Over recent years, the landscape of blockbuster medicines in Europe has been changing, moving from small molecule drugs to biologicals. Biologicals, mainly biotechnology-derived proteins, now dominate the top 10 list of best-selling medicinal products in Europe: currently, eight of the top 10 best-selling medicinal products are biologicals. As the patents for all of these blockbuster biologicals have either already expired or will expire by 2022 at the latest, these blockbuster biologicals are targets for biosimilars developers. To date, 20 biosimilars have been granted a marketing authorisation by the European Medicines Agency ("EMA").
However, a major problem with protein-based therapeutics is their immunogenicity, in other words, their tendency to trigger an unwanted immune response against themselves. Immunogenicity can be influenced by various factors, such as patient or disease-related factors and also product-related factors. The consequences of an immune reaction to a therapeutic protein range from a transient appearance of antibodies without any clinical significance to severe life-threatening conditions.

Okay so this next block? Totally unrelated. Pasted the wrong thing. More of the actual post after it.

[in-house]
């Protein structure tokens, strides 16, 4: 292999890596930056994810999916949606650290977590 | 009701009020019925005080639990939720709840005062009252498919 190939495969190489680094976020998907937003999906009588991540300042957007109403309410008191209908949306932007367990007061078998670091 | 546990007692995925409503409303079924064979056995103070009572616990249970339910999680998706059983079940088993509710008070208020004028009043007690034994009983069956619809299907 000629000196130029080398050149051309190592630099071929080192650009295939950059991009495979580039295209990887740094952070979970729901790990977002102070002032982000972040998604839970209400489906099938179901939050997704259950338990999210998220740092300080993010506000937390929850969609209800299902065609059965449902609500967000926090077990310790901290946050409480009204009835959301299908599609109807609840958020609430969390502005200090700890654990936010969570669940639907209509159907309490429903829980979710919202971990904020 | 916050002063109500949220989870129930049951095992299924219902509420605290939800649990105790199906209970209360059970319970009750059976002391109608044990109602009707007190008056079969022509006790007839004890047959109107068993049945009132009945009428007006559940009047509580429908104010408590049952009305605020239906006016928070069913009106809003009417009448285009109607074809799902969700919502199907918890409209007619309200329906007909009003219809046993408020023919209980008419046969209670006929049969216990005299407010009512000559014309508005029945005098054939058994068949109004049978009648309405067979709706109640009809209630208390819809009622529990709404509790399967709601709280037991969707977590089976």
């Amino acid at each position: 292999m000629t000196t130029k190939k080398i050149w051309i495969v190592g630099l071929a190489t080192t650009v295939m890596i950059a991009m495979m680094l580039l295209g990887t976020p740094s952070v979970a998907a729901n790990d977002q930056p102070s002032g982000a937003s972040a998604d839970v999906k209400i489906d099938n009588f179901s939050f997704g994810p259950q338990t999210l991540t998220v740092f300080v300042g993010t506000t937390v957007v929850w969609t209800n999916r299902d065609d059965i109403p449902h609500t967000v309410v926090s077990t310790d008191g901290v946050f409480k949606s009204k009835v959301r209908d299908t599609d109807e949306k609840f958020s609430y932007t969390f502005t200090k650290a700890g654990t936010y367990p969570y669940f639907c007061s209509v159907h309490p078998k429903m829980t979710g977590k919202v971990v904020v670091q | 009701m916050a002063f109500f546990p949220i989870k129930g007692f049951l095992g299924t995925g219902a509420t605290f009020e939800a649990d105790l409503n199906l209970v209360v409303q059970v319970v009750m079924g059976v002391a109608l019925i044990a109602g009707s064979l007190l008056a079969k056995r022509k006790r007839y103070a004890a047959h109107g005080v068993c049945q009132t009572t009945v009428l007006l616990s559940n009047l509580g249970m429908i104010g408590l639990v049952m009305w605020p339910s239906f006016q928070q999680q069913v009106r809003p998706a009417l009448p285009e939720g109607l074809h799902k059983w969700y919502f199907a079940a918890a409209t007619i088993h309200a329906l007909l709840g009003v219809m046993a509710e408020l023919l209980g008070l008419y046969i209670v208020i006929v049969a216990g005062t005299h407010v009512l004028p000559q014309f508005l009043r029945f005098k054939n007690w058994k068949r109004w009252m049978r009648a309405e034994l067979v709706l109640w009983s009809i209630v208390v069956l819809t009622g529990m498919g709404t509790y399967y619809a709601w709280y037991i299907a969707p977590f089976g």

As a consequence, the current guideline on immunogenicity assessment of biotechnology-derived therapeutic proteins (the "Guideline") states that immunogenicity assessment should be part of the clinical trial process. In addition, they state that immunogenicity should always be addressed in the Risk Management Plan – which should be included within the scope of the marketing authorisation application.
However, the Guideline will shortly be revised. This revision will be of particular interest for manufacturers and applicants of marketing authorisations for biotechnology-derived proteins, as it is expected to provide valuable guidance on the marketing authorisation application process.
The concept paper on the proposed revision of the Guideline was published for public consultation in February of this year. It is anticipated that the draft revised Guideline will be released for consultation in the fourth quarter of 2014.
The proposed revisions to the Guideline
Currently a high number of biological products – mainly biotechnology-derived proteins – are being developed. Therefore, the knowledge on the assays required to be performed in order to obtain a marketing authorisation, the risk factors associated with biologicals and, the occurrence of potential unwanted immune responses has increased. As a result, improved assays, which detect the level of antibodies raised against a specific biological, have been developed so that the extent of immunogenicity can be more specifically determined.